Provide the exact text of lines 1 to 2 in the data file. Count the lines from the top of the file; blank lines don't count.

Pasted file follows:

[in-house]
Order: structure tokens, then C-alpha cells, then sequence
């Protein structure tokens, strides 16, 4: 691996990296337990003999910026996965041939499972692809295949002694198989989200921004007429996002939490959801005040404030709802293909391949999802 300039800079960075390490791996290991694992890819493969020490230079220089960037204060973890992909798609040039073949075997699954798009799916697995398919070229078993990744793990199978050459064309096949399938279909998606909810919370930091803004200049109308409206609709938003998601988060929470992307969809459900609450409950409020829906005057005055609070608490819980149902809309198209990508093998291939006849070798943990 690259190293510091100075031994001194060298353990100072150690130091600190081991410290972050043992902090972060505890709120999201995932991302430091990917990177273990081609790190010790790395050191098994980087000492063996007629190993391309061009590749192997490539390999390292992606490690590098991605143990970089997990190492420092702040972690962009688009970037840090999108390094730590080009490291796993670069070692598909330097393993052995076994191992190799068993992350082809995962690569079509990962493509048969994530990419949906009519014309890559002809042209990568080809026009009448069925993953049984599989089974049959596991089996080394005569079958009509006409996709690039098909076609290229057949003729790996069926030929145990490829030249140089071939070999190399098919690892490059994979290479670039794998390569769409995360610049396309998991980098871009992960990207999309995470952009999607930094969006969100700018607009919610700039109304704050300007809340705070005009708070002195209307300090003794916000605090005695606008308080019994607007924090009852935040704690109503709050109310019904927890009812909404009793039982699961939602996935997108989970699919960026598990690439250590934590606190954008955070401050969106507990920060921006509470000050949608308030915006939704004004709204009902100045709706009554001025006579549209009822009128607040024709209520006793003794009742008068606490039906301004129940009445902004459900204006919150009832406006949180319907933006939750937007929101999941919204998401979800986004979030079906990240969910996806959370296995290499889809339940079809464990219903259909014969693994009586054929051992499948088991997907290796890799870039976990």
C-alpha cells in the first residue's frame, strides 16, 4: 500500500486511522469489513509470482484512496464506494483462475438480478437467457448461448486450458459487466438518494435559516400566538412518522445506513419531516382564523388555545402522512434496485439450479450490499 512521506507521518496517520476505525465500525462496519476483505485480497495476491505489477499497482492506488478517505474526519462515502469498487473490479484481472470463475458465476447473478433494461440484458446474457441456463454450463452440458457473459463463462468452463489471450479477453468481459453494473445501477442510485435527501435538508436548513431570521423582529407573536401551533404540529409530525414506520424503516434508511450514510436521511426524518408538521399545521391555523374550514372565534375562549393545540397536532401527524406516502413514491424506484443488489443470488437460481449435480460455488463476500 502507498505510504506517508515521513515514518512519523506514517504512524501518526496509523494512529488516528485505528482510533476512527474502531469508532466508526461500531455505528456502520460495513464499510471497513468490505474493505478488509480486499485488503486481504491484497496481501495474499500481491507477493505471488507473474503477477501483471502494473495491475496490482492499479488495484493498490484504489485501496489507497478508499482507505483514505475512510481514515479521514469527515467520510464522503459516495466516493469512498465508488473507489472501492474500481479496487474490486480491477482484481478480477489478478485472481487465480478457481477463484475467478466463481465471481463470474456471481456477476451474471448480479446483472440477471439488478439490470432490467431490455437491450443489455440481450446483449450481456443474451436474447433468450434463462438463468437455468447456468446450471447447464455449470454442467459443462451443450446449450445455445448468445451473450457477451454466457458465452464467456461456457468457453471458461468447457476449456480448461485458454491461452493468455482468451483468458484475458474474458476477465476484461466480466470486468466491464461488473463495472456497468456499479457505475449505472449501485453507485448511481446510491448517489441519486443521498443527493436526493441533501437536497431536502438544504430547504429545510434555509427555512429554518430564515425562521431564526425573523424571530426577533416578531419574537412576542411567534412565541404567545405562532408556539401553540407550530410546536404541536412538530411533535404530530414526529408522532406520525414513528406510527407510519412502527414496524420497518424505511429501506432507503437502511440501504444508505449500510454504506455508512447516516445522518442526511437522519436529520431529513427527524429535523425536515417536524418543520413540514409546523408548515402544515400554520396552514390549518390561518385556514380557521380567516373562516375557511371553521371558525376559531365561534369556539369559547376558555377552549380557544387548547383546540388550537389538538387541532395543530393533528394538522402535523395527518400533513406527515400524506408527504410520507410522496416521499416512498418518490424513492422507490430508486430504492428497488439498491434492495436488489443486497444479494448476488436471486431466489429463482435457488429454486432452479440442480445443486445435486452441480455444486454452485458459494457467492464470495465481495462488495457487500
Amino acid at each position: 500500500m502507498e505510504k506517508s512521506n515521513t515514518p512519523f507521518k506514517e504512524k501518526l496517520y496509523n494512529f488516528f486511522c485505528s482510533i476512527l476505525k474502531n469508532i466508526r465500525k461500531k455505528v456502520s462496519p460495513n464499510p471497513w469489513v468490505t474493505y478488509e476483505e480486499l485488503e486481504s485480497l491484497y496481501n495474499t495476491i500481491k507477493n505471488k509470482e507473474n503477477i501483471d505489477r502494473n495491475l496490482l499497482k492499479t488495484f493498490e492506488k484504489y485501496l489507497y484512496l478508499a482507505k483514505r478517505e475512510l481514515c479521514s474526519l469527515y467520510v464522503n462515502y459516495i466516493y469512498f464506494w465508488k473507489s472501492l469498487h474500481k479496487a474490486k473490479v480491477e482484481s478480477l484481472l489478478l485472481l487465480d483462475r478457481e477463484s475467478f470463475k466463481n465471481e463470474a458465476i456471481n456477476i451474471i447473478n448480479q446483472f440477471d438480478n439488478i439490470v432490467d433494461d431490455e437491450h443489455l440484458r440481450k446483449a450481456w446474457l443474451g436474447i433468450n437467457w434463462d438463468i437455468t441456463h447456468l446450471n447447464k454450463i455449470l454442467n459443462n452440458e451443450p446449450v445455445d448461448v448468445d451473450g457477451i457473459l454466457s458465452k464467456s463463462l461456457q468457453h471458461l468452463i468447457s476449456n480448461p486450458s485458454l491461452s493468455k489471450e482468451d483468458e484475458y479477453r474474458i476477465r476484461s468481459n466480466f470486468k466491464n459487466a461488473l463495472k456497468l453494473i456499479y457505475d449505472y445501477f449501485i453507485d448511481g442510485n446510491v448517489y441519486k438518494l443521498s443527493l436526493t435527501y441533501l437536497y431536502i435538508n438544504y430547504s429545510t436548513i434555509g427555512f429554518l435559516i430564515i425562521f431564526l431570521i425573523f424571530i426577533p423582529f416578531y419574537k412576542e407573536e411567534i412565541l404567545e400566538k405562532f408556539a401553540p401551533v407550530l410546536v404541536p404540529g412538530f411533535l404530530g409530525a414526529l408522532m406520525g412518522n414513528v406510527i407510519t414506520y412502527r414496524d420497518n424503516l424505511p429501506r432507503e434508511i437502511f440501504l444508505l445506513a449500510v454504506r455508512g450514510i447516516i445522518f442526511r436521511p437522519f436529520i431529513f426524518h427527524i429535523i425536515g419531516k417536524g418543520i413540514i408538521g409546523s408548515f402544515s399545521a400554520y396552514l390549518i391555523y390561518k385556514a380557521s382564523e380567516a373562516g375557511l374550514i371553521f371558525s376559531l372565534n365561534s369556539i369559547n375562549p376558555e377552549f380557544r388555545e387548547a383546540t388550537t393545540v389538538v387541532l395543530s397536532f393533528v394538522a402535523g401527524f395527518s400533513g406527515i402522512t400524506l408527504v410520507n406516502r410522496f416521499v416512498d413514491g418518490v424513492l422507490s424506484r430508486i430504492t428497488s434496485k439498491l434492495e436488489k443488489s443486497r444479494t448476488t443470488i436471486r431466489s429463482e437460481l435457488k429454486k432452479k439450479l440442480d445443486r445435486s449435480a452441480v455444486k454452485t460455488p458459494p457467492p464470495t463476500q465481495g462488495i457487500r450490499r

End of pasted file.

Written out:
[in-house]
Order: structure tokens, then C-alpha cells, then sequence